This is a film that did not know what it wanted. L and Light have no clear agenda or clear cut philosophy as we see Light ready to abandon his the moment Mia wants to kill his father and we see L abandon his when he is worried about Watari. Because there wasn’t a clear arc there was no clear story. We had 3 main characters – Mia, Light and L…but none of them had a clear agenda or were fleshed out all that well. Mia was a psychopath who just wanted to kill but we see that she loves L, L wanted to bring Light to justice but was ready to go all Kira to save Watari and Light spoke about wanting to bring criminals to justice but never did. If we had been given a clear protagonist this would have been solved. In the show it is easy to flesh out the themes and arcs because Light drives the action and L, the Police, Near or Mello are a reaction to his actions, this keeps the narrative going and in the end, “Death Note” is about Light and exploring the premise of his utopia. This film had no real protagonist and in doing so none of the characters were fleshed out or clearly defined. I couldn’t tell you what any of these characters want and that is due to lack of a clear focus or single driving force for the narrative.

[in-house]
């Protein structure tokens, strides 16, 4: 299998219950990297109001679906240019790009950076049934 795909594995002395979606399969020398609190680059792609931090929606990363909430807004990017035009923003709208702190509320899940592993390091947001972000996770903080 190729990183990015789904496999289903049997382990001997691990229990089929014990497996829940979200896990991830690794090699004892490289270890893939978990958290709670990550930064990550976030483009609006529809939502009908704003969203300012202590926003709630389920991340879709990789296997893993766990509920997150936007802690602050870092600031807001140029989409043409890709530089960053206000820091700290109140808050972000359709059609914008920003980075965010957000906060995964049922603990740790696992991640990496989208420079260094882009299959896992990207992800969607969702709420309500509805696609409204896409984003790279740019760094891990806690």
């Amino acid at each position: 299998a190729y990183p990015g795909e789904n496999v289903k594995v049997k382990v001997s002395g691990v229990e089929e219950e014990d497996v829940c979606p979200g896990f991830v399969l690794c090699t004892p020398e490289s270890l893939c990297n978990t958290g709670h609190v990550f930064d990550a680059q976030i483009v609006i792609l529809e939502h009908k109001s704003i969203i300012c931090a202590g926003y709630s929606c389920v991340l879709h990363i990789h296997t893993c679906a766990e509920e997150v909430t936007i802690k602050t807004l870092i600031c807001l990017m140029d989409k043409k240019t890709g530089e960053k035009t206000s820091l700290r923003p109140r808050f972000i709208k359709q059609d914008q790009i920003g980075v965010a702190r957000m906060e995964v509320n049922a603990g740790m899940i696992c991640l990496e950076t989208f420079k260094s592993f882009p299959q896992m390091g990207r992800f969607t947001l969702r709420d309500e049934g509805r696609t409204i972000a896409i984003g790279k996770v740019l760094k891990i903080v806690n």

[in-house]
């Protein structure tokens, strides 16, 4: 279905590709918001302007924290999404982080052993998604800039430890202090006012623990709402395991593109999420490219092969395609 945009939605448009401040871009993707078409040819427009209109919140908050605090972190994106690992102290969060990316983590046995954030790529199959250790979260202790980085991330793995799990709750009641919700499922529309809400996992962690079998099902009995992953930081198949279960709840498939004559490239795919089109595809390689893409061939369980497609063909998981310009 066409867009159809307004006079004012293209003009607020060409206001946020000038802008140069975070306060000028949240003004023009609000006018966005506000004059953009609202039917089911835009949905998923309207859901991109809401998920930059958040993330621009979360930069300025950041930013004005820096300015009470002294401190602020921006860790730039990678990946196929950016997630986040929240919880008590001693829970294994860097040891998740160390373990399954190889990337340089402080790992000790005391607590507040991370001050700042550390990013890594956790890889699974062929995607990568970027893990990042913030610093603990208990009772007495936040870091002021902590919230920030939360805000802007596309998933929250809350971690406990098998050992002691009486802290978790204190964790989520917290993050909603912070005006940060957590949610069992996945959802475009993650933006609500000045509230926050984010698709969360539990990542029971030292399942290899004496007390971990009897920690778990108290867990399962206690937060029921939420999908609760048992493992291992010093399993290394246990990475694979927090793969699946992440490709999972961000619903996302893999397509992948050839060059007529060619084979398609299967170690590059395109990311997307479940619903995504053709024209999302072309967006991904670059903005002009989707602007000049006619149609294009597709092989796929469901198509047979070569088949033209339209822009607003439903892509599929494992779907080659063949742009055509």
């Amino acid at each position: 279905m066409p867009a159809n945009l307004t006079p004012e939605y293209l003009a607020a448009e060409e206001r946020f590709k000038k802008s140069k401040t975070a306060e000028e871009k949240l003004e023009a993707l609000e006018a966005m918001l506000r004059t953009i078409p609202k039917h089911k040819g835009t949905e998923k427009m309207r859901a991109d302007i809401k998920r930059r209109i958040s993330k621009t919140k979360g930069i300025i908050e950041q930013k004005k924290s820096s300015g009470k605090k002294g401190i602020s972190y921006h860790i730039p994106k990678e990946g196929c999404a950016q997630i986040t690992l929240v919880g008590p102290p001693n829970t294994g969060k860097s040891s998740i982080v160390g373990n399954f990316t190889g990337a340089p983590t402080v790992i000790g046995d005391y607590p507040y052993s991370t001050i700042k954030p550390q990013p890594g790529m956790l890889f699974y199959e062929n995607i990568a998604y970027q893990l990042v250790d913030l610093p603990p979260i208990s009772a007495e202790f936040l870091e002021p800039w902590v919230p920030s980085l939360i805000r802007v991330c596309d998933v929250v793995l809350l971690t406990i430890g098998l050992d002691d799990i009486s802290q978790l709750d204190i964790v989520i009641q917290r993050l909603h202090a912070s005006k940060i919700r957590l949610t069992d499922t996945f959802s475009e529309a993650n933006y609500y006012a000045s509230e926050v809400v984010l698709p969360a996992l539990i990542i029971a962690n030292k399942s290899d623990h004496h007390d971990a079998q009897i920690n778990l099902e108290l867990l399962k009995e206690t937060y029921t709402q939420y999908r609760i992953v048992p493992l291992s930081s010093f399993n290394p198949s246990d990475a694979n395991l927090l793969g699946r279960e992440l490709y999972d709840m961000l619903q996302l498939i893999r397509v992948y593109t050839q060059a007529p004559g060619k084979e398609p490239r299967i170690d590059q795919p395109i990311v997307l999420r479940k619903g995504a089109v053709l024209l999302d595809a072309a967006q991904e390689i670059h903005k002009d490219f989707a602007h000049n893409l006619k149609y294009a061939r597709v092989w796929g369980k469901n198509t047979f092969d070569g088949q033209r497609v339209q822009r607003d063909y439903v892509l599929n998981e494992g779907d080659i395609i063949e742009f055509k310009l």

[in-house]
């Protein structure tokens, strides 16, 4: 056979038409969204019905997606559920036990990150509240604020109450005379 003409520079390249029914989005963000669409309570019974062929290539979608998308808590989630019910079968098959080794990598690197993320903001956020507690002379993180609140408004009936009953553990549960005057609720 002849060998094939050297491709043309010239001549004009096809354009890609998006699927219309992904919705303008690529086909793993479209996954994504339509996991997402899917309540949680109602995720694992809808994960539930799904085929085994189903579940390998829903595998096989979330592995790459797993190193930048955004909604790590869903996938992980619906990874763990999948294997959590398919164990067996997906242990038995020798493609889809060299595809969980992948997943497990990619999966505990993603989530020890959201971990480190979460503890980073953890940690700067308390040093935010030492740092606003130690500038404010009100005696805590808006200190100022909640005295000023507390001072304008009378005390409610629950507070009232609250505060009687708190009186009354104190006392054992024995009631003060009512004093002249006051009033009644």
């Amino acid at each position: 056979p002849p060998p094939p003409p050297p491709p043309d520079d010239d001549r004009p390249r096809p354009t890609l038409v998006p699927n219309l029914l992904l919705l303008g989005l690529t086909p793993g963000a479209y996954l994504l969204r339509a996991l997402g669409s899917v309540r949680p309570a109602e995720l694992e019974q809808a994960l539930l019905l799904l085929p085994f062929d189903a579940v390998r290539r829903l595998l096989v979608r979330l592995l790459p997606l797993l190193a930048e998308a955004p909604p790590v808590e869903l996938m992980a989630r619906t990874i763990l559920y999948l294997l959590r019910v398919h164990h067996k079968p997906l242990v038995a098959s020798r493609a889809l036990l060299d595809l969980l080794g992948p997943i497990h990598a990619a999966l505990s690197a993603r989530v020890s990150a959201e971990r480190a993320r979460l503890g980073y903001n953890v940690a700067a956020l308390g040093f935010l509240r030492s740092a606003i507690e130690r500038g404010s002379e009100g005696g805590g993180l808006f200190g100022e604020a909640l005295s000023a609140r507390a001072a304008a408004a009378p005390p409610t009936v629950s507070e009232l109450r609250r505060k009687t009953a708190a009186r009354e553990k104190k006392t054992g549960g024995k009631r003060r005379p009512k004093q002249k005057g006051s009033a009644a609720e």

3 – Show Don’t Tell